What will appeal to a lot of viewers is the clever look at how the world works. No sooner does Superman, innocently enough, prove to be the strongest man at the Kremlin than he’s elevated to the post of supreme leader. To Superman’s way of thinking, he is genuinely compelled to do good. That’s just how he’s built. But he has to do it within the confines of the Soviet Union. Conversely, Lex Luthor, not so innocently, proves to be the strongest capitalist, riding an “America First” campaign, that lands him in the White House. Along the way, we have different versions of the Korean War, the Berlin Wall, and even a taste of Dr. Strangelove thrown in for good measure.
If you’ve never read the original comic book or collected graphic novel, then you’re in for even more of a treat as this story unfolds. I think the animated feature hits all the right marks and could not be better. Voice actors like Jason Isaacs, as Superman, and Vanessa Marshall, as Wonder Woman, lead a lively cast. This is something that I could even see as a major live action movie version. It is certainly a compelling example of what can be done within the formidable world of the DC Universe.
A highlight from today: presentation by house manager, and retired law enforcement officer, Rep. Val Demings. She focused on the machinations of Rudy Giuliani as he worked to pressure Ukrainian Pres. Volodymyr Zelensky to announce Biden investigations. At one point during the NBC News broadcast coverage, there was a split-screen of Demings and Trump arriving in Miami for one of his rallies. What is particularly interesting about this moment is that there is talk of Demings as the vice presidential running mate for the Democratic ticket in 2020. Demings, by the way, is from Florida, a most consequential state come election time. Ironically, Trump was heading to Miami during the Demings presentation.
Blowout: Corrupted Democracy, Rogue State Russia, and the Richest, Most Destructive Industry on Earth, by Rachel Maddow, published by Crown, 432 pages, $30.00.
Blowout, a comics digest, by Henry Chamberlain
If you want to understand something about how the world works, then a must-read is Blowout, by Rachel Maddow. It doesn’t matter what your politics are for this book to make an impact. Maddow drags out some major skeletons in the closet into the light of day on a global scale. In this case, we’re talking about our relationship with fossil fuels, which isn’t much better than our relationship with nuclear energy. Maddow guides the reader up and down this perilous rollercoaster journey. Anyone familiar with The Rachel Maddow Show on MSNBC knows that Maddow favors an in-depth approach that connects all the dots. For me, someone who often finds it helpful to “doodle” and combine concise words and images, Blowout proves to be an excellent subject to dissect.
Close-up of comics. First panel.
It is through the process of creating comics, storyboarding, and visual storytelling, activities that I’m very familiar with, that incredibly powerful facts can bubble up to the surface. I’ll jump ahead right now and tell you, with all the relevant news going on as I write this, that facts are facts and it’s important to pin them down. I point your direction to the comic that is presented here that I created focusing on Rex Tillerson, a prime example of how those in power, left unchecked, demand and grab even more power, as much power as possible. I also created an info-mural that gives an overview of the whole Blowout book. That said, this comic adds some finer precision to make a point. It’s as one digs deeper, connects those dots, that those facts bubble up that need to be pinned down and examined. At a time when we’ve heard so much about finding the ultimate “smoking gun,” when one news cycle is drowned out by another, I point you to the fact that, once in office, the Trump administration hurriedly did whatever it could to remove sanctions on Russia. But Congress acted in a bipartisan manner and shutdown any attempt to remove these sanctions. However, Congress looked the other way on another related matter, getting rid of Section 1504 of the Dodd–Frank Wall Street Reform and Consumer Protection Act of 2010.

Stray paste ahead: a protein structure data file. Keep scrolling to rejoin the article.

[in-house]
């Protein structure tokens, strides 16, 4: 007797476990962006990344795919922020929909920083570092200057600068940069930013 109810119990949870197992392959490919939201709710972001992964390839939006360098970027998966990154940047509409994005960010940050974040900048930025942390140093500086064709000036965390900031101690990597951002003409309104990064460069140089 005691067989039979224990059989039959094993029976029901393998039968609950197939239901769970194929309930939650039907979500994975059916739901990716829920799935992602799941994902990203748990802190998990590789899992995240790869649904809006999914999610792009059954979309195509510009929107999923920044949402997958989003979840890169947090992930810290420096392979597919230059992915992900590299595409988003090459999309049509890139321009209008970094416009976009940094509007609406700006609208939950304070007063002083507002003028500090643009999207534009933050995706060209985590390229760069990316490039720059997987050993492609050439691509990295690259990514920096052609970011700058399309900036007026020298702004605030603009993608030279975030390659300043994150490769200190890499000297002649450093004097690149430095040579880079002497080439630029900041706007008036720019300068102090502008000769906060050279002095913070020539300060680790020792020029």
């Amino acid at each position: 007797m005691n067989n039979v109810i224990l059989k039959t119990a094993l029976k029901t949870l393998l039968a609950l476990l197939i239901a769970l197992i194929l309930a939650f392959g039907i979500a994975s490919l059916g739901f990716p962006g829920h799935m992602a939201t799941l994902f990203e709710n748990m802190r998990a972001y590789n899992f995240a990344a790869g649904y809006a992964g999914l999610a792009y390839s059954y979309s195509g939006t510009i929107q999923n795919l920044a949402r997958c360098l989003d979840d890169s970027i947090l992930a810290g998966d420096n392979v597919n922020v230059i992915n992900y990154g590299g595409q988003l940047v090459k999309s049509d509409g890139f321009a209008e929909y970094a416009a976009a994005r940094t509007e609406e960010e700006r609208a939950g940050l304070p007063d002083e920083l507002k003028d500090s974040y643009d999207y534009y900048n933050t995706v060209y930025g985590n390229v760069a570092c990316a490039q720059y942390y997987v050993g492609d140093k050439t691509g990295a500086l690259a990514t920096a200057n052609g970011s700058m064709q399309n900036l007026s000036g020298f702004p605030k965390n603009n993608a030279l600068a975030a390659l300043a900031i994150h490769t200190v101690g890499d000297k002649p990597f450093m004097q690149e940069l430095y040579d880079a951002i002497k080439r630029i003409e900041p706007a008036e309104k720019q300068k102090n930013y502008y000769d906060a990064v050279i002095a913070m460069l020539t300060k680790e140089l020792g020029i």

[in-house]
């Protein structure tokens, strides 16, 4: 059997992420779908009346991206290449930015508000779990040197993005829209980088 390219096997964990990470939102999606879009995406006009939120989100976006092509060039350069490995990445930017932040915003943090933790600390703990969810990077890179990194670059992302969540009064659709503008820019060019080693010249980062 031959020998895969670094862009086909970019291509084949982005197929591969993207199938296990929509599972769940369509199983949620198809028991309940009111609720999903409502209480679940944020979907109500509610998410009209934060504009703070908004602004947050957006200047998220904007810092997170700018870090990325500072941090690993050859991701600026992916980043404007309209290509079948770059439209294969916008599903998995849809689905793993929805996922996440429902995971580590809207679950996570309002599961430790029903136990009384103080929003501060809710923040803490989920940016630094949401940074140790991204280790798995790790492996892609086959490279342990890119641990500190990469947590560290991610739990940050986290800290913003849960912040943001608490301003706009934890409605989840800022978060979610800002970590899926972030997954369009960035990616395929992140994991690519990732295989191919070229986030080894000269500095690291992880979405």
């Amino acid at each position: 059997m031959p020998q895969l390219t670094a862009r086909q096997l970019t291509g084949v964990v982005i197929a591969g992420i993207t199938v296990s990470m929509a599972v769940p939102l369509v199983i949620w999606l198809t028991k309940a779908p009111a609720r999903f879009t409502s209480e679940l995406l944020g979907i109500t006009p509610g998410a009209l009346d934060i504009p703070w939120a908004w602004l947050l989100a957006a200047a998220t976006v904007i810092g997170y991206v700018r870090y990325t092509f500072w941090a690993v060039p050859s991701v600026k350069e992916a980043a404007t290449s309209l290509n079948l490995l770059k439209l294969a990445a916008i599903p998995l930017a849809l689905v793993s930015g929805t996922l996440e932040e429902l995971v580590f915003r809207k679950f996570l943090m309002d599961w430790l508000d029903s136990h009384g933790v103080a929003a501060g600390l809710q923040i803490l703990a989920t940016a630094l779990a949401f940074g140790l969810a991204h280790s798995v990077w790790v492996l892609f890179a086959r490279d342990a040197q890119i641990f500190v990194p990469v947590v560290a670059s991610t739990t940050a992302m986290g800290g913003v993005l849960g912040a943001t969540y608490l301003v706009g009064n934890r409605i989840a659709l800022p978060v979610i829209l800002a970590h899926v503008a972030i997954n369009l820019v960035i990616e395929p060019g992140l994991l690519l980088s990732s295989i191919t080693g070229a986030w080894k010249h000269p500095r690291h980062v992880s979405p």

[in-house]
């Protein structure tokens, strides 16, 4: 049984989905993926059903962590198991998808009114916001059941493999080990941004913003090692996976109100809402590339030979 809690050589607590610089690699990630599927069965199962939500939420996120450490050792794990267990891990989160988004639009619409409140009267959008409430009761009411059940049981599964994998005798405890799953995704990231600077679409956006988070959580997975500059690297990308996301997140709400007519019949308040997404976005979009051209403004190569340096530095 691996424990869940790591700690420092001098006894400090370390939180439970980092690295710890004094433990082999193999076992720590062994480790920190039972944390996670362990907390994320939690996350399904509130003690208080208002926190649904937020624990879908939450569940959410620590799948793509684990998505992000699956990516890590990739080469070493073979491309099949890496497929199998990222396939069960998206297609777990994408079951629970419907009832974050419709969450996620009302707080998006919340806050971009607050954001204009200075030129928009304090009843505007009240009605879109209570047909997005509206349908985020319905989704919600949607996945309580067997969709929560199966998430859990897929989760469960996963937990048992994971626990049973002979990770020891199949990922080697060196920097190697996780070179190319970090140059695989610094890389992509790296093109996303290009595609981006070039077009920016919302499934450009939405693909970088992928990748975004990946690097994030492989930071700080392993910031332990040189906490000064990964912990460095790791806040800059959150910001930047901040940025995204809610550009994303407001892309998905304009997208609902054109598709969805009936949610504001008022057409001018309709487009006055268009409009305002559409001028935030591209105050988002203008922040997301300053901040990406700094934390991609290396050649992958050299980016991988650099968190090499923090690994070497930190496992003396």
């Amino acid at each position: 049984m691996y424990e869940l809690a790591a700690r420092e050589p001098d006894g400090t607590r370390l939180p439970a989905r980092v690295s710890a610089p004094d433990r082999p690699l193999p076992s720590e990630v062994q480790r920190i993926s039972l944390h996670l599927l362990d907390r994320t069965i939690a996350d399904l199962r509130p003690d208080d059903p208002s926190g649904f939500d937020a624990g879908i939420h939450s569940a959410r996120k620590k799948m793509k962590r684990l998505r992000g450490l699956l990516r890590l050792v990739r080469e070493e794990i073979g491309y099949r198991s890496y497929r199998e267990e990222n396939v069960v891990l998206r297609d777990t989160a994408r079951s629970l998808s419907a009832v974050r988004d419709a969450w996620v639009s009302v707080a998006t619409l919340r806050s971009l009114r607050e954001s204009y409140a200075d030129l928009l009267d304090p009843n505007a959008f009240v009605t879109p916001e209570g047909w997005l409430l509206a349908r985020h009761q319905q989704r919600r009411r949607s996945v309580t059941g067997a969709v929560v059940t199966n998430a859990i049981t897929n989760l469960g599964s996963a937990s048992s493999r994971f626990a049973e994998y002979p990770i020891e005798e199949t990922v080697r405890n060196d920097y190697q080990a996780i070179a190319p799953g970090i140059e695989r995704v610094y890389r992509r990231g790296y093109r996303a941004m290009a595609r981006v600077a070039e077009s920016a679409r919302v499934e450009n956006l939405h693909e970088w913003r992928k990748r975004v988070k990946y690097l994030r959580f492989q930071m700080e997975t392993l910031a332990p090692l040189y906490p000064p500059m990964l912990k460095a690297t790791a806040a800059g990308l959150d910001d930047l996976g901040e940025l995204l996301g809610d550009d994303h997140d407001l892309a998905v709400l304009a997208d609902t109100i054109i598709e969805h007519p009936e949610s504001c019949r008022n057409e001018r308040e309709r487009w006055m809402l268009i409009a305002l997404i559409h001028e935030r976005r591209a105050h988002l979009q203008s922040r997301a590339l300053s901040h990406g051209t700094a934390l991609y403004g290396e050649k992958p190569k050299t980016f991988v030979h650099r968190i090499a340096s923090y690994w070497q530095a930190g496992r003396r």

There are very real consequences to letting Big Oil bullies, like ExxonMobil do at they please. Section 1504, the much despised safety valve to help curb corruption, that the Trump administration successfully pushed Congress to make disappear was there to try to turn back the Resource Curse. When countries find themselves with vast amounts of valuable resources, like oil and gas, it is the corrupt power players who win and the citizens who lose. There’s no trickle down effect! Nope, it’s just a dictator and his family with cash to burn. As is pointed out in Blowout, the 1504 measure was only trying to fix a very messed up system:
It’s worth repeating what the late Republican senator Richard Lugar wrote when he sponsored the measure: “When oil revenue in a producing country can be easily tracked, that nation’s elite are more likely to use revenues for the vital needs of their citizens and less likely to squander newfound wealth for self-aggrandizing projects.” Lugar has also been clear-eyed about the cost to the United States of allowing corrupt government actors in those countries to consistently fail their own citizens. The Resource Curse, Lugar wrote, “exacerbates global poverty which can be a seedbed for terrorism, it dulls the effect of our foreign assistance, it empowers autocrats and dictators, and it can crimp the world petroleum supplies by breeding instability.”
Somehow, that wasn’t a compelling enough argument for Rex Tillerson or Donald Trump.